Police in Reykjavík have arrested four men suspected of attempting to send 60 kilos of khat to North America.
Vísir reports that it appears the four men did not intend to sell the khat in this country, but rather to send it onwards from mainland Europe to North America. This is actually the second time police have seized khat, which in Iceland is classified as an addictive substance, during a customs inspection last August.
Khat is a plant which grows particularly in Ethiopia and Somalia. It is chewed when fresh, producing a mild stimulant effect. It is, however, banned in the US, Canada, and all European countries except Holland and the UK.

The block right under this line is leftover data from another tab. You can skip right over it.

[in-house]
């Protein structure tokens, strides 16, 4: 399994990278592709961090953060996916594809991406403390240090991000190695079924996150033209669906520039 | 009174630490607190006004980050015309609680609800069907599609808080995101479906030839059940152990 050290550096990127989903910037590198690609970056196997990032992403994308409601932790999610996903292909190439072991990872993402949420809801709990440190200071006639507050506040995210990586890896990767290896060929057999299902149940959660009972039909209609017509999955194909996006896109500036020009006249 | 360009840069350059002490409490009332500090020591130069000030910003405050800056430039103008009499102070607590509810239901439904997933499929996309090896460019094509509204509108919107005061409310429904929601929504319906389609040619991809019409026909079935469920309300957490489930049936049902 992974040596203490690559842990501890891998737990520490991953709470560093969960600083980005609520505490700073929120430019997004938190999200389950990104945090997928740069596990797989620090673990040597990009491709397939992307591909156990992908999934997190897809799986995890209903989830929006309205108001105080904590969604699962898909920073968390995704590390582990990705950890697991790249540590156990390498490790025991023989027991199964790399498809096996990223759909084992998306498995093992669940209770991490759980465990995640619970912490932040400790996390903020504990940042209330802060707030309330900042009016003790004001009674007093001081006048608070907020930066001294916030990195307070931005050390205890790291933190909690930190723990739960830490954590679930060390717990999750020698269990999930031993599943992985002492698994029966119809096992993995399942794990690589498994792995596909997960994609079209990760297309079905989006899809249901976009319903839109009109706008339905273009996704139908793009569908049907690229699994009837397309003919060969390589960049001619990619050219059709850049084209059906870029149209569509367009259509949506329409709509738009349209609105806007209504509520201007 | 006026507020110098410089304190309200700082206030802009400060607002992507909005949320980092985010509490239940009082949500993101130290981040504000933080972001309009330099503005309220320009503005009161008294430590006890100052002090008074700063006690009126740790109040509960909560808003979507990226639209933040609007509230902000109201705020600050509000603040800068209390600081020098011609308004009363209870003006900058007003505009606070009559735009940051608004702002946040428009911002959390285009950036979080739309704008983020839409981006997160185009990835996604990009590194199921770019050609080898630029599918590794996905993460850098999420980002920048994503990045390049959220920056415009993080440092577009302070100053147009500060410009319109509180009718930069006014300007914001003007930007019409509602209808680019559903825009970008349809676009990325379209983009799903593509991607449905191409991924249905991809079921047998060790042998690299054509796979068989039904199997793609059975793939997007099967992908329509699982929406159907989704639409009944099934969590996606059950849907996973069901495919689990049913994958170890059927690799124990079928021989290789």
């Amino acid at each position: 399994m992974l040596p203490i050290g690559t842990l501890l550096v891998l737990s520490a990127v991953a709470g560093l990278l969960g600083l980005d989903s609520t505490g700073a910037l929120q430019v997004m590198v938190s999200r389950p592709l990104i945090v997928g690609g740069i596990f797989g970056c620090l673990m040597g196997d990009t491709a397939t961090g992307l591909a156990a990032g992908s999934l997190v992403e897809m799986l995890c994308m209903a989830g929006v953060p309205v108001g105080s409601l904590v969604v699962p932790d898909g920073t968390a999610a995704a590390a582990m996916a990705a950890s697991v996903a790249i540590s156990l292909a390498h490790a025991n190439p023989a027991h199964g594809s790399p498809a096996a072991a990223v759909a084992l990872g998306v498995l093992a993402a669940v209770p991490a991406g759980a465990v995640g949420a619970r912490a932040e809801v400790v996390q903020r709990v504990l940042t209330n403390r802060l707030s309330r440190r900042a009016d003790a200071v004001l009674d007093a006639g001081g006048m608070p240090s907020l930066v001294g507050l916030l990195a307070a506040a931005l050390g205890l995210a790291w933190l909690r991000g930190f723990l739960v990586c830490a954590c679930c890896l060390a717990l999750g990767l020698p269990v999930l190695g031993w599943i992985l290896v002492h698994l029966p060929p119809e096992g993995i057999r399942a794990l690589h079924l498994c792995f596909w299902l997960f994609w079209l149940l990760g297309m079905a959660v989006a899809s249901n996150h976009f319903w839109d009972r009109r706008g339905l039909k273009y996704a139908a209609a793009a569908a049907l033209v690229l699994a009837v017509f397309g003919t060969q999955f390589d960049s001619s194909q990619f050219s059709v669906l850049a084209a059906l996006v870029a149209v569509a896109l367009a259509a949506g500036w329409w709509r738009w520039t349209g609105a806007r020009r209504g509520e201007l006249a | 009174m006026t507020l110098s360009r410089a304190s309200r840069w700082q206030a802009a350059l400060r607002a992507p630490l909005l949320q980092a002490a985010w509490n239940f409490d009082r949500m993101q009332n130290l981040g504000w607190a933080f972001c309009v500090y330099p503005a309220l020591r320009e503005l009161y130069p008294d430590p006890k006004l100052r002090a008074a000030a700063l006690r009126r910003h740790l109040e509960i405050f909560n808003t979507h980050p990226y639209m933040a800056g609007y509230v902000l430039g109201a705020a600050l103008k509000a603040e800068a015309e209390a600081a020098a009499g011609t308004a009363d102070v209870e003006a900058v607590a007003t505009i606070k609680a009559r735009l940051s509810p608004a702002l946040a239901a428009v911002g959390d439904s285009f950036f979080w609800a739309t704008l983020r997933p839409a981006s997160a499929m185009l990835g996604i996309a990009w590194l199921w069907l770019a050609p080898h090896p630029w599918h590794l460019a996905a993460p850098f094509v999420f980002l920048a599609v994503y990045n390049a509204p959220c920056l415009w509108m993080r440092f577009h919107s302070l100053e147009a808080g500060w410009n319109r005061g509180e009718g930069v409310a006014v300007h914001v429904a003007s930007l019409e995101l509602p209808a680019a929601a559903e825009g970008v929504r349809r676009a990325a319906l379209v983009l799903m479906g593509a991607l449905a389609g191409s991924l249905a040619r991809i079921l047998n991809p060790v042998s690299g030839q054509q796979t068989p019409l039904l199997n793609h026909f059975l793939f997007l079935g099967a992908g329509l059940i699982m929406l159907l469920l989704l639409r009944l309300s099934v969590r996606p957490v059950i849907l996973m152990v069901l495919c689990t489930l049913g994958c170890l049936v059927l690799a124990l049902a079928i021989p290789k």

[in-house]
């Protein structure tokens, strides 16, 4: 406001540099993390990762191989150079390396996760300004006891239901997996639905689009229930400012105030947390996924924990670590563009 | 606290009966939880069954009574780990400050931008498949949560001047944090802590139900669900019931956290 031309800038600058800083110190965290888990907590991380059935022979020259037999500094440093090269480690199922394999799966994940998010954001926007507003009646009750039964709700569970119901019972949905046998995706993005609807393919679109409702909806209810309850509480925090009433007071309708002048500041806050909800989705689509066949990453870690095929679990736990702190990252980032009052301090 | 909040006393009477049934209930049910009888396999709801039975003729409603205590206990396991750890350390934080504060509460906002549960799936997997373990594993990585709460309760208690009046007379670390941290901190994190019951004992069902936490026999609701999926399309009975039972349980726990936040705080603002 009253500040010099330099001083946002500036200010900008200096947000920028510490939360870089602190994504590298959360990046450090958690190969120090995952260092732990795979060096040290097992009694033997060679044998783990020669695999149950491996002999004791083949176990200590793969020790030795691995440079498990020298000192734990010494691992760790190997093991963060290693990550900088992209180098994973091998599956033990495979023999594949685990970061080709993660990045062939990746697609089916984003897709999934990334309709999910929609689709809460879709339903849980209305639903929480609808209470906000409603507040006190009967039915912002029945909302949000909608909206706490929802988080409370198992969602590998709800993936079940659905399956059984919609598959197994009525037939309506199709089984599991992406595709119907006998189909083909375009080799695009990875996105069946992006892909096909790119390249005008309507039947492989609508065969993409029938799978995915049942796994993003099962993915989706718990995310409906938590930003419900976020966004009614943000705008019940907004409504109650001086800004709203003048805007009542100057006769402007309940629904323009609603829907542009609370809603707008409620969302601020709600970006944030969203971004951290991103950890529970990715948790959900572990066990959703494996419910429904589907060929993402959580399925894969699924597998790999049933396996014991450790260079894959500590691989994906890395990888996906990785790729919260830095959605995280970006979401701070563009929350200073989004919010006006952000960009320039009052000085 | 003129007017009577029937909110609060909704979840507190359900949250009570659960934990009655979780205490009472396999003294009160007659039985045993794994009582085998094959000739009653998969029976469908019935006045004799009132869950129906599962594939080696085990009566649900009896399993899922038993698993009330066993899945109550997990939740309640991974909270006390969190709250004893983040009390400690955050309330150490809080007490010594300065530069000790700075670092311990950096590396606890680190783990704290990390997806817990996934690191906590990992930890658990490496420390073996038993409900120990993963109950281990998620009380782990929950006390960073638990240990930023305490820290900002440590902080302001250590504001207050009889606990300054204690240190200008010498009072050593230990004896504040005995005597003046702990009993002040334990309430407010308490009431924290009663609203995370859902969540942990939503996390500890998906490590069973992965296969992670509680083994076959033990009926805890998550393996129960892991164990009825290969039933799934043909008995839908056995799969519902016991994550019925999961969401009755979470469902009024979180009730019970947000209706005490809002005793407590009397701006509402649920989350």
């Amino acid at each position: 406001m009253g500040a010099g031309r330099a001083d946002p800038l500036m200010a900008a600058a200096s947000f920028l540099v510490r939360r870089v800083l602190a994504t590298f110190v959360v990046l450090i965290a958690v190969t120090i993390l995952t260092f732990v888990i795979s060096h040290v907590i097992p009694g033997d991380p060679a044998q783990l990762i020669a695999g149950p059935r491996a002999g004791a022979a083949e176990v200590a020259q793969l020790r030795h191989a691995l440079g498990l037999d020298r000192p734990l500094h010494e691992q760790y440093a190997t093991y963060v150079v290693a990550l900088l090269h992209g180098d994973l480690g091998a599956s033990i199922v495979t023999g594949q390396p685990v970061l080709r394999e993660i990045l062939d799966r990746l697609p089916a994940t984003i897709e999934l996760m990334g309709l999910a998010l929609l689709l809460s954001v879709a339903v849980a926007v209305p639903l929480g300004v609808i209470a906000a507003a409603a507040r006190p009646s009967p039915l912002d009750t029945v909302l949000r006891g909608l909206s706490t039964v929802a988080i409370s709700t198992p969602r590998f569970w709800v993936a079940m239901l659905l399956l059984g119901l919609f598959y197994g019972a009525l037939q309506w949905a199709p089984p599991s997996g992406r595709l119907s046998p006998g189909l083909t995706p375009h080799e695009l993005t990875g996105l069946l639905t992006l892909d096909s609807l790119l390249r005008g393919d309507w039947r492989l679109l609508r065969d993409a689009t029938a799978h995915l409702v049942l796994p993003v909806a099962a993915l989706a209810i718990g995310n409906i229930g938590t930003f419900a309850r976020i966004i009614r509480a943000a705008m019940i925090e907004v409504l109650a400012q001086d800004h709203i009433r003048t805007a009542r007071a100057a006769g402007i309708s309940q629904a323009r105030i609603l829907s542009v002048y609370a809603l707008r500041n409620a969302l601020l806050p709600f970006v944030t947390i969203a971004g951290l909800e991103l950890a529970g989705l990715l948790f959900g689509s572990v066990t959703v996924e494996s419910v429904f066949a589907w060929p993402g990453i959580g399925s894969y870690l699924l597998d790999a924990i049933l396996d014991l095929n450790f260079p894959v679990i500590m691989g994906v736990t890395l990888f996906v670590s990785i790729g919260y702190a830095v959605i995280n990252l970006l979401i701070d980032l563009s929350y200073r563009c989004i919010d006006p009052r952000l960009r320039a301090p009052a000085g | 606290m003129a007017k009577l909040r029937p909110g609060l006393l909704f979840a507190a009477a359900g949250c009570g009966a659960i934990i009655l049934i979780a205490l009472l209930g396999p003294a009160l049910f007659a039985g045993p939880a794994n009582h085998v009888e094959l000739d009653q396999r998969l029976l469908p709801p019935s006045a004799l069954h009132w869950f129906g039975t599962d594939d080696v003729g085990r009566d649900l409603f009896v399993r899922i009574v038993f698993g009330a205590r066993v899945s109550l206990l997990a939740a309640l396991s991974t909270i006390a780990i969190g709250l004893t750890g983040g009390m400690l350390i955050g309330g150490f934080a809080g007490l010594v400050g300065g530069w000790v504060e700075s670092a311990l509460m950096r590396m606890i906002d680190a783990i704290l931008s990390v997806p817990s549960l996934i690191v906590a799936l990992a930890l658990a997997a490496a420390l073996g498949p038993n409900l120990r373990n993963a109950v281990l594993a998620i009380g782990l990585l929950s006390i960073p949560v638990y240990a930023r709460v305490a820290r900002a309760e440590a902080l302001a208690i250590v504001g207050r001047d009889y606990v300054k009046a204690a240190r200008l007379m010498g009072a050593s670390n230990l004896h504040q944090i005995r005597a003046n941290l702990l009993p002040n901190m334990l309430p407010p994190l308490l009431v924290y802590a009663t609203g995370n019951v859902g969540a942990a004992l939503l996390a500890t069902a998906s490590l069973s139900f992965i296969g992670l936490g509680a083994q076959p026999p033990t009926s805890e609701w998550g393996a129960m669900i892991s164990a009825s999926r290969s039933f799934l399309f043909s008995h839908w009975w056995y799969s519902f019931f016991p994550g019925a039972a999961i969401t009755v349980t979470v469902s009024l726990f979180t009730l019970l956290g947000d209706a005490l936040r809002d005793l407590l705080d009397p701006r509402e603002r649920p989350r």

Bjarni Harðarson, former member of parliament and current PR manager for the Minister of Fisheries and Agriculture, wrote on his blog that “if khat is a drug then it is a double standard of ours to classify it as a drug. The substance is allowed in Britain, and as the substance is considered about as addictive as coffee, the effects are insignificant. It is a very natural substance and has a long tradition behind it, but maybe there is still no reason to allow it here up north.”
While khat does appear to have a number of effects on the health, none of them are particularly life-threatening or more severe than what one might contract from certain fully legal substances.